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Riot Bear seeks to change what defines beauty
Special to the online edition of Windy City Times
by Joe Franco
2018-01-23

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The new year brings about resolutions from many of us. It is not uncommon to see others devoted to losing weight or finally getting in shape or giving up alcohol. Often, most of us simply fail.

That doesn't mean that hope is lost. James Anthony, the editor-in-chief of RiotBear.com, thinks that the answer is not more squats but less judgment—and his website is seeking to redefine the concept of male beauty for not just gay men but also the straight community.

"Beauty is not a rigid thing," said Anthony. "Beauty is really about attitude. This is about men who have style, personal beauty, a sense of fashion and taste. Ultimately, this is about walking the line between being over sexualized and elegance or coolness. I get very close to that line."

Riot Bear is the phoenix from the ashes of Anthony's former blog of the same name. He began keeping the blog after gaining more than 60 pounds. "I had gained a lot of weight. I was living in our world with a new silhouette and I needed to learn to deal with that in a positive way. I finally understood what body dysmorphia was," said Anthony.

He eventually lost most of the weight but from his experience he no longer believed in the traditional gay man's definition of what made a beautiful person. "What I wanted to do at Riot Bear was cast other people, people who maybe some of us wouldn't normally look at, as beautiful. These are men who are not always part of the 'mainstream' but men who are empowered by looking and being different from everyone else. It is a new standard of beauty," said Anthony.

Anthony said he finds Riot Bears all over the world. While the Riot Bear aesthetic is still amorphous and privy to Anthony alone, a look and feeling does begin to emerge. "I find models everywhere. I look on Instagram. I get submissions. I talk to photographers who know someone. I'm boy-crazy in general so I am always looking at men," said Anthony. "Riot Bear has some guys who are fit and maybe even pretty, but there is always a story behind the man."

This is true. Any visitor to RiotBear.com can see that the focus is twofold—there are the images and then there is the story. "I naturally come across diversity. These men are just in my solar system and I am lucky. They are like-minded. Working out of Brooklyn affords me that kind of experience," said Anthony.

Currently, RiotBear.com seems very Brooklyn-centered. However, not all of the men live there. "I try to catch the men while they are in town. Not everyone is from Brooklyn but almost everyone is photographed in New York. Perhaps in the future, we can enlarge that," said Anthony. It is the future, which seems to intrigue Anthony the most.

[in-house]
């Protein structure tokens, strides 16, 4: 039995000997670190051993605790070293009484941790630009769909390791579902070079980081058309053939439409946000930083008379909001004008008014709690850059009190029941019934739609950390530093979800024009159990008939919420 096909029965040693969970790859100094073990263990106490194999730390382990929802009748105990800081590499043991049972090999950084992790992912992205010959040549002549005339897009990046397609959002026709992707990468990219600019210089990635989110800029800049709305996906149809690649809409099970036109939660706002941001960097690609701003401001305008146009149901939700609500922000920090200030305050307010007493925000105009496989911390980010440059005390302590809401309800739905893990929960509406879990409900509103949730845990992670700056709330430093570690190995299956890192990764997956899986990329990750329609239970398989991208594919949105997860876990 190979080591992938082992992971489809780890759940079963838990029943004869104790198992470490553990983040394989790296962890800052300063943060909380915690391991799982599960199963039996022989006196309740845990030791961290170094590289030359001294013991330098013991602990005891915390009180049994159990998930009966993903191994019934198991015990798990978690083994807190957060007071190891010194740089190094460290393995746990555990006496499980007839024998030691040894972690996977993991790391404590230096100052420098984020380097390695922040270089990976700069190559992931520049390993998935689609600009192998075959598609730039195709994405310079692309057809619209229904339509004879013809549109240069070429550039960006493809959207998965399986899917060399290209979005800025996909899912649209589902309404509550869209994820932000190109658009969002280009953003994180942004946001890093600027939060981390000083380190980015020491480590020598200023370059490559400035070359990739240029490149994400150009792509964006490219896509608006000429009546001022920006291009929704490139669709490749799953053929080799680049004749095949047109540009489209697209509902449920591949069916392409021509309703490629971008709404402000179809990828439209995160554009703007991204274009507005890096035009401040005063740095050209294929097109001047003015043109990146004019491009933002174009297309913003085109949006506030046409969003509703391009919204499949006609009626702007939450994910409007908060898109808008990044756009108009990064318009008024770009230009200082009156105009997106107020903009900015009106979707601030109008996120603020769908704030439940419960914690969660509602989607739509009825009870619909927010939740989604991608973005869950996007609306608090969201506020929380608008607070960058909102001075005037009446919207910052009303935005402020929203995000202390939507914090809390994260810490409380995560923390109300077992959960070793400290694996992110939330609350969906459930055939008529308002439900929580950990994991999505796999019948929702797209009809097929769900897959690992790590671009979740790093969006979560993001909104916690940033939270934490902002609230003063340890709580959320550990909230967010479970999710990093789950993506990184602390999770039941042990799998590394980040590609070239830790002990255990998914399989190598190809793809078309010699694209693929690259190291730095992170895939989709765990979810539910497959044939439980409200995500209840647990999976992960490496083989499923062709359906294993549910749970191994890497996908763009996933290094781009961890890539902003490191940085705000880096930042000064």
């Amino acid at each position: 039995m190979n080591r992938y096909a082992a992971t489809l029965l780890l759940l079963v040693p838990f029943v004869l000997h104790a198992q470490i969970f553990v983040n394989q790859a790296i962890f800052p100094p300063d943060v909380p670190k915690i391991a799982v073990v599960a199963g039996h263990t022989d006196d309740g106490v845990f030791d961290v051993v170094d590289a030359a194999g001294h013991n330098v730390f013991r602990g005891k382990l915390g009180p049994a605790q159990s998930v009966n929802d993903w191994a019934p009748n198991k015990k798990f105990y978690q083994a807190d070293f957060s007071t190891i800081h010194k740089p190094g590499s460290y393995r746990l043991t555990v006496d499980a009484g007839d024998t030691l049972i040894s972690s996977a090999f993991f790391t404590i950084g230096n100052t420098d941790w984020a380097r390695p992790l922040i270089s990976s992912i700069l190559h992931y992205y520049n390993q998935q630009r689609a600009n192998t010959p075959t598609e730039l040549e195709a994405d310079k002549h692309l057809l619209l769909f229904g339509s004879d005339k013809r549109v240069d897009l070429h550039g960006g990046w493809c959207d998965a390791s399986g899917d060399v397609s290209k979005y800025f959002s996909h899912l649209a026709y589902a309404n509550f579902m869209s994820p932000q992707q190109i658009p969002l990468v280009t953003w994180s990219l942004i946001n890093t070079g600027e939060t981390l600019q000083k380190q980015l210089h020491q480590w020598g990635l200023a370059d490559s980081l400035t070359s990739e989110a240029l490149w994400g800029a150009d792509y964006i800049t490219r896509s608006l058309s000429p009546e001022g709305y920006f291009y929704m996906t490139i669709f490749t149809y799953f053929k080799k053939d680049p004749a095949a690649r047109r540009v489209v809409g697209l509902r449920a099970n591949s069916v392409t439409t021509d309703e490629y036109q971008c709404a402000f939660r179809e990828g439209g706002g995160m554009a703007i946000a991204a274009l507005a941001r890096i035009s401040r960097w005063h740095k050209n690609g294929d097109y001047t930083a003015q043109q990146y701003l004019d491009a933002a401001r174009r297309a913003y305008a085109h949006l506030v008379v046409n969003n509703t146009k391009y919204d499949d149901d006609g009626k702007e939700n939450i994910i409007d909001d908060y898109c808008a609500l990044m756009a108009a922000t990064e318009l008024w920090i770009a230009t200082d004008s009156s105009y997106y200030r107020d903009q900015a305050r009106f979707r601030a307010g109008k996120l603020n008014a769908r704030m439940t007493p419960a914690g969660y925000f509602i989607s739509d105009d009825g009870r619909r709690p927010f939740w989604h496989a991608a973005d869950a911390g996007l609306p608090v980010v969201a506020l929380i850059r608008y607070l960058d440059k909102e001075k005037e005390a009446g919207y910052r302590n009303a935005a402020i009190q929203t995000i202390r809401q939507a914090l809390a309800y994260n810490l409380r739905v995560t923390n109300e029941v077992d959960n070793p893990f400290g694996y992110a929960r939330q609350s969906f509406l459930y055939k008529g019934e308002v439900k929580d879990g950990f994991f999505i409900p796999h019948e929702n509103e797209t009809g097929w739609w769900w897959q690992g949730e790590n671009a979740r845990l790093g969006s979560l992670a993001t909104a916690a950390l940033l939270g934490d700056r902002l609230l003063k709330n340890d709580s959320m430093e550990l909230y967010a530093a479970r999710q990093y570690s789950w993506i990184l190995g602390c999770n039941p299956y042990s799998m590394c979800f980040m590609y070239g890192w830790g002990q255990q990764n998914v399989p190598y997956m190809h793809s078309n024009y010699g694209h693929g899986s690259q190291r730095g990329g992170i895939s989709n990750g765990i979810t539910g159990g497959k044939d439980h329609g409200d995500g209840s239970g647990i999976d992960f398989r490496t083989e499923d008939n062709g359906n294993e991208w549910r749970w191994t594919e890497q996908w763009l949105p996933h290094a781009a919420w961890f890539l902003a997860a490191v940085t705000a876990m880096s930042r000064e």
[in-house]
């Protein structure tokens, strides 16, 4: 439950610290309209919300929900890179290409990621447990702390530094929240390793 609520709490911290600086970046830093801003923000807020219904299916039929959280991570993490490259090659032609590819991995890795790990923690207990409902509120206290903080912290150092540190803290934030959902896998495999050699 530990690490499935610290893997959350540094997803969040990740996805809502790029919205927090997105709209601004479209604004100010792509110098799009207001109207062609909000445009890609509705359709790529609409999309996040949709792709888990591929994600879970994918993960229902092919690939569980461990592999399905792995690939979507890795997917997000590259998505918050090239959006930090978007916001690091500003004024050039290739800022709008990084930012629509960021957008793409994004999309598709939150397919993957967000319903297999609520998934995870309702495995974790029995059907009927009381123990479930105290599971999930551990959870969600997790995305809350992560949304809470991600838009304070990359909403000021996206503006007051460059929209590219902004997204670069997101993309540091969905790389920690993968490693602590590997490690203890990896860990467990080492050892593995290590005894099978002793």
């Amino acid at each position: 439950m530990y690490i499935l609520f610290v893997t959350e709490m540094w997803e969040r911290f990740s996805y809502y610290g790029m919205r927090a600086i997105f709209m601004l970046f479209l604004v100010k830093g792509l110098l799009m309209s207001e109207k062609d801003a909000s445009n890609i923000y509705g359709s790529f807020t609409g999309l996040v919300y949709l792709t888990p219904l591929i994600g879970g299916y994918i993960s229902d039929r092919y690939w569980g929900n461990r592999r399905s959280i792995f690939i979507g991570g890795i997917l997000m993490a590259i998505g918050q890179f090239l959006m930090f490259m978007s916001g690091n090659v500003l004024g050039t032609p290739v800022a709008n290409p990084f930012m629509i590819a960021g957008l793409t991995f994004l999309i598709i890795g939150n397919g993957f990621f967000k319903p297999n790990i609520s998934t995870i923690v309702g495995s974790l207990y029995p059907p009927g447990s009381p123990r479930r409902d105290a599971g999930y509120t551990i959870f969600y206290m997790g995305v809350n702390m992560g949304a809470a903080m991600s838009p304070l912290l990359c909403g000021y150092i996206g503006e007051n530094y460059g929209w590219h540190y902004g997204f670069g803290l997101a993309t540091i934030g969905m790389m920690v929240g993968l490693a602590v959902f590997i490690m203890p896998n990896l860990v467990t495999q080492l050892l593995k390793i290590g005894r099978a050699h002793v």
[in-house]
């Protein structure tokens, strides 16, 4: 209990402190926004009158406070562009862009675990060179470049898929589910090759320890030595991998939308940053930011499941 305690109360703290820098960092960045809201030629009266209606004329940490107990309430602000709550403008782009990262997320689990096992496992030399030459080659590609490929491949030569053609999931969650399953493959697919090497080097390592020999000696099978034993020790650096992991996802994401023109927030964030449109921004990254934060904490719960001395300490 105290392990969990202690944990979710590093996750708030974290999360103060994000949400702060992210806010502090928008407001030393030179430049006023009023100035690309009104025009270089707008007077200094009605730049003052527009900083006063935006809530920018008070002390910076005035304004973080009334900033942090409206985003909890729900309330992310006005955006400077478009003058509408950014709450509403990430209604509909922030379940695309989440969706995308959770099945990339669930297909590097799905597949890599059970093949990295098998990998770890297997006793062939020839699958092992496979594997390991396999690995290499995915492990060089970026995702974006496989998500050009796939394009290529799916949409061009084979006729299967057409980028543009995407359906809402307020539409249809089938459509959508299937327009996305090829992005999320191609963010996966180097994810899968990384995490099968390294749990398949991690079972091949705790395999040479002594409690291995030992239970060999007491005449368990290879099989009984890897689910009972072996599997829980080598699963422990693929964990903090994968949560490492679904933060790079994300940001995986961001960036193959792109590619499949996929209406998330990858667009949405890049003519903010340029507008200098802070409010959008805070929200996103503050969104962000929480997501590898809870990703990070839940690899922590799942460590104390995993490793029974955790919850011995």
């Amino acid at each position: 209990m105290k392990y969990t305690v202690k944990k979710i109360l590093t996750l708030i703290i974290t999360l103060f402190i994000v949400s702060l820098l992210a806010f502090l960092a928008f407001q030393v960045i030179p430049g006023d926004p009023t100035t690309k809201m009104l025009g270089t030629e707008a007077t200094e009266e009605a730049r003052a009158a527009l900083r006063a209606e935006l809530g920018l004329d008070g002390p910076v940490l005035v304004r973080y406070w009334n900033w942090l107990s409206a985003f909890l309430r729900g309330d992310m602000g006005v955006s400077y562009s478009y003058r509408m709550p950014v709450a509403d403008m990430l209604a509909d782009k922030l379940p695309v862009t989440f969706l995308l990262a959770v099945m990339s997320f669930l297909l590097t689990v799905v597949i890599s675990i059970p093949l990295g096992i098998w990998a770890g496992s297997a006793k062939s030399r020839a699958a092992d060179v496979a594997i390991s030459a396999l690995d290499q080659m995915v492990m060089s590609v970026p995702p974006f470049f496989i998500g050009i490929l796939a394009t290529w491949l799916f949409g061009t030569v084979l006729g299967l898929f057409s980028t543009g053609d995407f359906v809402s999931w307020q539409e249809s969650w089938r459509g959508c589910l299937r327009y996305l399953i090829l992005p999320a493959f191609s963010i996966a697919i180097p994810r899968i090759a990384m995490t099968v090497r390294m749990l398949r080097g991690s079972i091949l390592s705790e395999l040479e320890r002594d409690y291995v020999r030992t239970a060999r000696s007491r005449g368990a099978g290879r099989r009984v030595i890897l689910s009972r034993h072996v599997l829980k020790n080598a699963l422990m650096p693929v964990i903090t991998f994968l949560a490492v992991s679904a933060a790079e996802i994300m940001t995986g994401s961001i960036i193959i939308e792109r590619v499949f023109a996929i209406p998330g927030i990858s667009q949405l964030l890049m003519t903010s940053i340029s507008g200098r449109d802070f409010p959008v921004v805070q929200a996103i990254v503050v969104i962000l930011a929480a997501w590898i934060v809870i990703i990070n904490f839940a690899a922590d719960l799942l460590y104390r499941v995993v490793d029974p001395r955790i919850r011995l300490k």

RiotBear.com may have humble beginnings but that is not the plan for what comes next. "I want photo shoots about anything, maybe not just people. I would also like to see Riot Bear partner with more companies and designers," he said. "I would love to get into video tutorials or vlogs on style or fashion."

Most notable are plans to offer curated events centered around "bear culture" although Anthony said he dislikes the pervasive use of that term. "What about the other woodland creatures? I get it, bear has some irony but some guys who maybe do not fit the idea of a bear are still bears in their own right," he said. "Even straight men are getting into this. The bear idea and the RiotBear aesthetic is more about a headspace—a headspace that has mutual respect and love of each other."

Ultimately, Riot Bear is about body pride and sexual liberation. "We need a space to discuss the serious stuff, too. We should be able to open up and talk about the issues modern gay men face, not just the idea of body pride or sex but everything," said Anthony. Riot Bear encourages showing some skin and showing off your body no matter what your size or shape or woodland animal of choosing. "I think showing off your body with pride, the one you have right now, is more radical than showing a dick pic," he added.

Anthony hopes that his style, albeit somewhat confrontational, can help others loosen up a bit. "All of this comes down to seeking your own happiness and your own validation," he said. "We should tell ourselves a different narrative. It is up to each one of us to see ourselves in a greater light and push through that darkness."

For more information, visit RiotBear.com .


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